Bronze Chinese Han
(200 BC - 200 AD)
Chinese mirrors date to the Spring Autumn period however the Han
Dynasty produced some of the finest mirrors made of a very high tin
content white bronze that allowed the mirrors to be highly polished.
This mirror is of typical Han design with circular designs and
inscriptions on the back side. The front and the raised areas of the
back side are polished to an optical finish.
Although the surface is blackened and slightly corroded, it still retains its original optical properties, as shown below where the image of a Thai-English dictionary is reflected in the mirror and the lettering appears reversed. Note, the mirror surface is fuzzy because it is not in focus.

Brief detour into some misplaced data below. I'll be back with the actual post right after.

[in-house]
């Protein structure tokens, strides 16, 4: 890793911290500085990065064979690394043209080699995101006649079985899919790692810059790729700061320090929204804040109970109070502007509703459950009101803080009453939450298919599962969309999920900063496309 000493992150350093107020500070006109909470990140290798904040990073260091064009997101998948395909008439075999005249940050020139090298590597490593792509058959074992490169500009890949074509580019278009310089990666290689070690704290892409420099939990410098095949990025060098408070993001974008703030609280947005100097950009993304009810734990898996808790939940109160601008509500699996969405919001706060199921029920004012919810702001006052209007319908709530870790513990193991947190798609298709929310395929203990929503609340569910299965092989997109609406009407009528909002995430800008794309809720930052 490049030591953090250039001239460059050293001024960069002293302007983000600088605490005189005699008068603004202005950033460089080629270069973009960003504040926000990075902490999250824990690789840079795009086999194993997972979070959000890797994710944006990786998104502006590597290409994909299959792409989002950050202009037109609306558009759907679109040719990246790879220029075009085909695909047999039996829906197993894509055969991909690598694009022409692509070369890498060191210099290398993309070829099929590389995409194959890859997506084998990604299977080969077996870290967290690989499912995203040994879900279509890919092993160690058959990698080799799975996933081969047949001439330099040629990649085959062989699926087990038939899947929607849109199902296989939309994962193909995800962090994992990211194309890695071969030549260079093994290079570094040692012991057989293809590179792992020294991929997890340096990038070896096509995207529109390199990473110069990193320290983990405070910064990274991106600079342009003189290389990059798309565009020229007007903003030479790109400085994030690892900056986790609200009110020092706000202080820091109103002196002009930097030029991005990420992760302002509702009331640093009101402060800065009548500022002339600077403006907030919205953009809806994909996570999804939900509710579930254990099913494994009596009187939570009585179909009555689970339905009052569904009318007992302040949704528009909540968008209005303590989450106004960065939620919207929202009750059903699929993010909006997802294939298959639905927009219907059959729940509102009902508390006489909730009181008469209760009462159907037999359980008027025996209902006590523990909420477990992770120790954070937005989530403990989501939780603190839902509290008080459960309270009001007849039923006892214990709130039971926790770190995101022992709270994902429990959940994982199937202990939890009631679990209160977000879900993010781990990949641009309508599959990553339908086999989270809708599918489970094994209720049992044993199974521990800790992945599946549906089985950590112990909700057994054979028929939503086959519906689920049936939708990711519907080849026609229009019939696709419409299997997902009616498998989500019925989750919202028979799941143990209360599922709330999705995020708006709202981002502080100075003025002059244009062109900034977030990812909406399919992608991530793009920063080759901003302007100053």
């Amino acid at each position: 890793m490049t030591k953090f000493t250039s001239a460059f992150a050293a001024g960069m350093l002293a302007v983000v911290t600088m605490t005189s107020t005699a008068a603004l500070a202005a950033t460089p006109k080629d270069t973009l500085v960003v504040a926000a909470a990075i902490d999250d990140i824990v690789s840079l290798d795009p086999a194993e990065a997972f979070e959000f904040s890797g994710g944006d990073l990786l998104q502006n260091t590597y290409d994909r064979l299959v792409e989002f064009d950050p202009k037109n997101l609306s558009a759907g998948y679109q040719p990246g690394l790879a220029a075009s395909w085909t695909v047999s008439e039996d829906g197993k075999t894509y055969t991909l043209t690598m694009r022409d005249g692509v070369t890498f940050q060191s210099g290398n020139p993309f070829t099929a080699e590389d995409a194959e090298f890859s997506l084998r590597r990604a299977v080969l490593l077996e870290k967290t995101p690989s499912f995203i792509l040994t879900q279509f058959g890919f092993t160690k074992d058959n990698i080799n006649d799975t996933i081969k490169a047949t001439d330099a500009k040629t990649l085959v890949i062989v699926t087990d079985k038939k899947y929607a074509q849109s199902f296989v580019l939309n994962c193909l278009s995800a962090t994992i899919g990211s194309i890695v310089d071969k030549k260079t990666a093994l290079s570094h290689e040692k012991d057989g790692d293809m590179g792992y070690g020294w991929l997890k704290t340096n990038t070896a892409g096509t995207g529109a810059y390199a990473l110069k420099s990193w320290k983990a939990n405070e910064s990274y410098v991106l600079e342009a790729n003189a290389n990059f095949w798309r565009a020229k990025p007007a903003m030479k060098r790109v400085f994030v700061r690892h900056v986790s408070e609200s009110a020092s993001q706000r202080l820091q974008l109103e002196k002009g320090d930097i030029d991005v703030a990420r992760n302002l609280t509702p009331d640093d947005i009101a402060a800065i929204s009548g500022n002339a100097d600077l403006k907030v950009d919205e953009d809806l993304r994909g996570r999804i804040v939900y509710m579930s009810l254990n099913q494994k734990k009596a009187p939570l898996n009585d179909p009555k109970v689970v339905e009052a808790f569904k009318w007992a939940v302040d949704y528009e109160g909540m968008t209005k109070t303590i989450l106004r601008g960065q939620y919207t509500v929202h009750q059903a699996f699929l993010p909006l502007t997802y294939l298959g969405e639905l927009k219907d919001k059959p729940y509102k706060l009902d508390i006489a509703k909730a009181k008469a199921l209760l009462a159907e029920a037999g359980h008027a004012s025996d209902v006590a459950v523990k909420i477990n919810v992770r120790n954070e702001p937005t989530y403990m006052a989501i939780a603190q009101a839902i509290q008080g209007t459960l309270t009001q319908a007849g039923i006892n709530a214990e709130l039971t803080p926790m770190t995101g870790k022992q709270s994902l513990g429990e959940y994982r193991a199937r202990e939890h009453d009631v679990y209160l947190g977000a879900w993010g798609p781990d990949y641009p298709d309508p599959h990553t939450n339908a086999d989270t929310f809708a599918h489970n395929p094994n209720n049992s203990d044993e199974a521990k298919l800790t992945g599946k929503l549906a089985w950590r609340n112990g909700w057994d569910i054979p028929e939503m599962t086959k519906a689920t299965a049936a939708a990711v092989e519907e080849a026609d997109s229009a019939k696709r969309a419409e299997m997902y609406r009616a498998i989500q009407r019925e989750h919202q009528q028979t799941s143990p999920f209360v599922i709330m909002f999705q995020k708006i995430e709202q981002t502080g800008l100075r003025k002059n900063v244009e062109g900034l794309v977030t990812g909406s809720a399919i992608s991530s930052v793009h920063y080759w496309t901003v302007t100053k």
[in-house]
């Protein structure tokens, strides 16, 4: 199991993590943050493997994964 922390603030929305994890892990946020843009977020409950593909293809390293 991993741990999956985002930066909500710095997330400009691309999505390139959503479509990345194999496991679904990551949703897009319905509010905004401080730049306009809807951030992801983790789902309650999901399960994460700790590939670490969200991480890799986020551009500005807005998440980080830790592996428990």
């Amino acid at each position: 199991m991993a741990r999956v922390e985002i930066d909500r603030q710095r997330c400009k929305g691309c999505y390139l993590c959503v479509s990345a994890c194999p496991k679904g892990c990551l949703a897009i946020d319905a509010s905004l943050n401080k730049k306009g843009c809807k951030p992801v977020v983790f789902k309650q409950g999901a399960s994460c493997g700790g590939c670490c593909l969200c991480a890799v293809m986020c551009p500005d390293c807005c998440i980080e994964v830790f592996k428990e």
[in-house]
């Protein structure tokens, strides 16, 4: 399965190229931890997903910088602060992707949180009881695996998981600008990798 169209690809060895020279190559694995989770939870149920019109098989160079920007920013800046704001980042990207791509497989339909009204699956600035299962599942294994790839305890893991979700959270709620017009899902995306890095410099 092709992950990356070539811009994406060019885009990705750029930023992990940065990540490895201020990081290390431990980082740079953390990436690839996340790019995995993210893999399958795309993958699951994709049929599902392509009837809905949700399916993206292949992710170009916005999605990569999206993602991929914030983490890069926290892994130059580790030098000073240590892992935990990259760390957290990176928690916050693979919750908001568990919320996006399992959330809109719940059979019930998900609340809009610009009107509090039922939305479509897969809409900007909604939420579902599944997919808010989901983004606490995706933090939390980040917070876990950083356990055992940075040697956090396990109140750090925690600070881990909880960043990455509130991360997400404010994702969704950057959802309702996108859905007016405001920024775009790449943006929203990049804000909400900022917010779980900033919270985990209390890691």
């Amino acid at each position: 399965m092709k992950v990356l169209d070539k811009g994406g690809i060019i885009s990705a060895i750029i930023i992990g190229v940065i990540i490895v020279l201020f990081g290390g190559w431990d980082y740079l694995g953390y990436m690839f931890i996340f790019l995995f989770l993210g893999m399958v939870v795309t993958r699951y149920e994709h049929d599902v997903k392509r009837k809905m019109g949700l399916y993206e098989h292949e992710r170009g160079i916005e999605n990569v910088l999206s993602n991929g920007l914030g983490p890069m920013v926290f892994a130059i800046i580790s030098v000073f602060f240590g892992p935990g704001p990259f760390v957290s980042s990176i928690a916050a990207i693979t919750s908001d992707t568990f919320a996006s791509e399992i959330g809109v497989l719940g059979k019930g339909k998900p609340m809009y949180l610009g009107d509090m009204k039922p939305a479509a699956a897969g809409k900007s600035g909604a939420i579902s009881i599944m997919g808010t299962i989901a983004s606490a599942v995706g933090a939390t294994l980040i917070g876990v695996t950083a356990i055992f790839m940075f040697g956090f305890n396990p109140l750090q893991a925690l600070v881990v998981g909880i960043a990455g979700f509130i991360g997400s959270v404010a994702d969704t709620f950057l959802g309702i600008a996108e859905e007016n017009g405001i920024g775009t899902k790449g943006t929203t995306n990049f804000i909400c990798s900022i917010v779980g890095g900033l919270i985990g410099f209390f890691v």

These mirrors were sometimes called "Chinese magic mirror" or "Tou Guang Jing 透光镜" (literally "light-projection mirror"). Although the reflection of light was already a bit magical, one of their amazing properties known at the time was that when light from the mirror face was projected onto a screen, the engravings (at the back) could be seen on the screen. This was amazing because the light was obviously being projected from the front of the mirror.
The great Song dynasty Chinese Scientist Shen Kuo 沈括 once observed and studied why the back engravings were able to be projected from the mirror onto a wall. His explanation was that "although the writings/engravings were at the back, the mirror side has some traces or markings". Because the backside has engravings, it caused the mirror side to have an opposite micro-curvature effect, common in some bronze casting due to shrinkage during cooling. Although not easily seen with with the naked eye, the lengthy reflection on to the screen caused the micro-curvature to be further enlarged.
The magic mirror highlighted the technology of ancient Chinese in making mirrors and their understanding of reflection principles of light.